I walked into The Emperor’s New Groove expecting another formulaic Disney movie. I came out giddy with joy.
For all of the craftsmanship of this year’s smash family movie Chicken Run, The Emperor’s New Groove is ten times funnier and more creative. It’s one of the year’s… uh… the year’s best… NO! I can’t make myself say it! It’s a Disney movie! Aren’t Disney movies just predictable, made-for-marketing, and drenched in sentiment?
Sentimentality has slowly swallowed storytelling in Disney animated features since The Little Mermaid. It hasn’t been all bad. Aladdin had some inspired sequences. Tarzan had some dizzying animation. The Lion King had strong mythic backbone, but stumbled into touchy-feely sermons on “the circle of life”. And Pocahontas had… uh… nothing at all.
Disney’s remarkable tradition has been dying a slow death. Think back to the glory days. 101 Dalmatians. Pinocchio. Snow White and the Seven Dwarves. The focus there was on classic storytelling told with imagination and skill. But in the 90s, Disney movies were more about an Elton John theme song or a Robin Williams vocal performance than about a good story.
Well, surprise surprise surprise. Miracles can still happen at Disney studios.
Disney’s least-promoted, least-marketable movie in years has arrived… The Emperor’s New Groove. Early buzz was bad, as word got out that it was a barely-salvaged movie that had originally been intended as a major epic along the lines of The Lion King. Lo and behold, it’s the most entertaining, perhaps the best, Disney movie in more than a decade. And there’s barely a shred of sentimentality in the whole thing.
Director Mark Dindal keeps this movie moving at an exhilarating pace. Groove introduces us to Emperor Kuzco (David Spade), a sarcastic, prideful emperor who likes to flaunt his power and outrage his peasant workers. Soon after he decides to build a swimming pool on the site of a loyal peasant family’s home, he finds himself the victim of a revenge plot enacted by a former employee, the nasty villain Yzma (Eartha Kitt). Yzma, with the help of her boneheaded bodyguard Kronk (the booming voice of Patrick Warburton), plants a potion in the king’s drink in hopes of killing him. The potion goes wrong, and the Emperor is now a llama.
Kronk tries to dispose of the Emperor Llama, but loses track of him, and soon the llama’s life is in the hands of the peasant family that he was about to displace. Pacha (John Goodman) is a lumbering good-hearted shepherd who wants to teach the Emperor some humbling lessons before helping him find the cure to his curse. When evil Yzma finds out the Emperor is still alive, the chase is on.
The characters are all unforgettable, thanks to their designers and voice talents. Kuzco is the most worthwhile thing David Spade’s ever done. He’s mean-spirited and cynical, but you can sense a likable guy under all that guff (and all that hair.) Eartha Kitt’s superhuman vocal performance as the villain is a hoot. Yzma may resemble Cruella DeVille and Madame Medusa, but she’s more fun to watch than either of them, and where she ends up in the end…well I won’t tell, but it’s NOT where the villain usually goes in a Disney movie. Kronk is the movie’s unintentional center, a man of baffling moral dilemmas that are fought by his “shoulder angel” and “shoulder devil”. His astounding stupidity is equaled only by his self-confidence and charm. Kronk is my favorite Disney character since…uh…Evinrude of The Rescuers.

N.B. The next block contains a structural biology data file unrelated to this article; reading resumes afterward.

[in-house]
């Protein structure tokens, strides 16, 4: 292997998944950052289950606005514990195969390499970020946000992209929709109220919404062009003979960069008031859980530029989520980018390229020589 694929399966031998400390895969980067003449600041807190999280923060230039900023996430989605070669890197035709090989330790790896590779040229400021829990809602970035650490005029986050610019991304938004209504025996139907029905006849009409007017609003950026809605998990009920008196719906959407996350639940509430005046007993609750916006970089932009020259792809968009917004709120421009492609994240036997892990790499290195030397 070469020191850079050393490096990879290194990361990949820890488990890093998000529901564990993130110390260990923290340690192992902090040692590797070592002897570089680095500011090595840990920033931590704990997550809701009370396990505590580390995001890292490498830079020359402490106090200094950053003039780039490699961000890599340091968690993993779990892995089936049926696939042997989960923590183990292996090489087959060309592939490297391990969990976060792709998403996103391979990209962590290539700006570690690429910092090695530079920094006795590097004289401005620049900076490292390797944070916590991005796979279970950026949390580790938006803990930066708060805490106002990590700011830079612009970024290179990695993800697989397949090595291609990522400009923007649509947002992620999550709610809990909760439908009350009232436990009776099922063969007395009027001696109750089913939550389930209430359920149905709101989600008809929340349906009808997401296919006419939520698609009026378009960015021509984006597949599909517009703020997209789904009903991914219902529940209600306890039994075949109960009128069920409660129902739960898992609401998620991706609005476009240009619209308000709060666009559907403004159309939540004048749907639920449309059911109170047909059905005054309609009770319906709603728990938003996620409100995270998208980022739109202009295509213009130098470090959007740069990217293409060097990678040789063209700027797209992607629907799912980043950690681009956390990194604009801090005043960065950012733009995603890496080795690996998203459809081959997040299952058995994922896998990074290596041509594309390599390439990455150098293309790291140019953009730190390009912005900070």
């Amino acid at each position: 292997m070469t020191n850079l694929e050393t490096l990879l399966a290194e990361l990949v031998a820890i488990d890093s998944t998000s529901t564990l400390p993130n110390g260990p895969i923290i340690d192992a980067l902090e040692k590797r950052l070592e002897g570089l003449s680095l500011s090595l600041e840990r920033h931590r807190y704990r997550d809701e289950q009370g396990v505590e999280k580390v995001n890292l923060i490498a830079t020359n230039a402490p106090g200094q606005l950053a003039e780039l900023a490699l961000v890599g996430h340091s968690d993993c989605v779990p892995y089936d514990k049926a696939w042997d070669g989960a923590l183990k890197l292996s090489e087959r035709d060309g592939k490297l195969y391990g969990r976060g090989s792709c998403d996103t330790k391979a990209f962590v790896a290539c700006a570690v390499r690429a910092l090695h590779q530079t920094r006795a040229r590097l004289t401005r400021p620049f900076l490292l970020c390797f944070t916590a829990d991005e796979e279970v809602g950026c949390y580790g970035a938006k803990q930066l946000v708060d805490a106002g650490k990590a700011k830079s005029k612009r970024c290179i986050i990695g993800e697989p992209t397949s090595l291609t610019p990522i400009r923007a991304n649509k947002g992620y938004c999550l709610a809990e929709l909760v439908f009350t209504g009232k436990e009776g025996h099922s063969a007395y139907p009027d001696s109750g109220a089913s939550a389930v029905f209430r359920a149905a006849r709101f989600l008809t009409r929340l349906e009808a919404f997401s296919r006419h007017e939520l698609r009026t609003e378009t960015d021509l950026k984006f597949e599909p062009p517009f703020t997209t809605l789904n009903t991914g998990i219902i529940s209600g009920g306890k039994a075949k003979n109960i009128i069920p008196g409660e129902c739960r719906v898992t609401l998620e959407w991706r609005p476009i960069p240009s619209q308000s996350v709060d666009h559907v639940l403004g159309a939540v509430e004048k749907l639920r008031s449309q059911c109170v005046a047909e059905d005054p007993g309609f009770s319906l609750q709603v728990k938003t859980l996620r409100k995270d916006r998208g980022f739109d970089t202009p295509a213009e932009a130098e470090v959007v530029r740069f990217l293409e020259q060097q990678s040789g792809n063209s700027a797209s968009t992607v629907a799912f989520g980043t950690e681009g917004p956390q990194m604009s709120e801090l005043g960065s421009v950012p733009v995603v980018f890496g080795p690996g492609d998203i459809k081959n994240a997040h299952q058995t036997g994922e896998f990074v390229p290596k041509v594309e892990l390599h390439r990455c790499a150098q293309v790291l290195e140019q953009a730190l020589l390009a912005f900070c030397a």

The animators seem determined to keep the audience guessing. You never know what you’ll find around any particular corner. Lost in the jungle, the llama-king must obviously avoid jaguars and quicksand, but who knew that the greatest threat of all is a temperamental squirrel? Occasionally the movie freeze-frames so the llama can make some remarks about the progress of the story. And conventions, like tracking the progress of characters’ travel across a map, are cleverly altered for good laughs.
Best of all, there is not a single sappy Oscar-begging pop song. There’s only a Tom Jones show tune that firmly establishes Kuzco’s character. Disney studios finally had mercy on us. Apparently this was a last-minute decision. Poor poor Sting, who wrote five or six songs for the film, saw them cut from the final product. That was unfortunate for him, and he has every right to go after Disney for unfair play, but it’s good news for us that the movie is so mercifully uninterrupted. I like Sting’s music, but I’m glad it didn’t trip up the pace of this film. Besides, he does get to sing the end-credits anthem, and it’s a pleasant soundtrack for those who stay to read the names of the people who made this film such a shockingly fun time at the movies.
Some may find that Groove is so in-your-face outrageous, so over-the-top, that it falls short of oldies like Lady and the Tramp. They’re right. The Emperor’s New Groove feels more like a movie-length Ren and Stimpy episode than it does Lady and the Tramp. But I’d rather see Kuzco the half-crazed llama than another uninteresting lovesick hero whose parents have died and who must find his place in the circle of life and then throw the villain from a high place to his death. We’ve suffered that tired old story enough. No more independent young heroines yearning for love, no more baby animals lost in the woods. This time, for the first time in ages, Disney has sung a new song. Rejoice.
I am astonished to find myself calling this… okay, I’m going to say it… one of my favorite films of the year.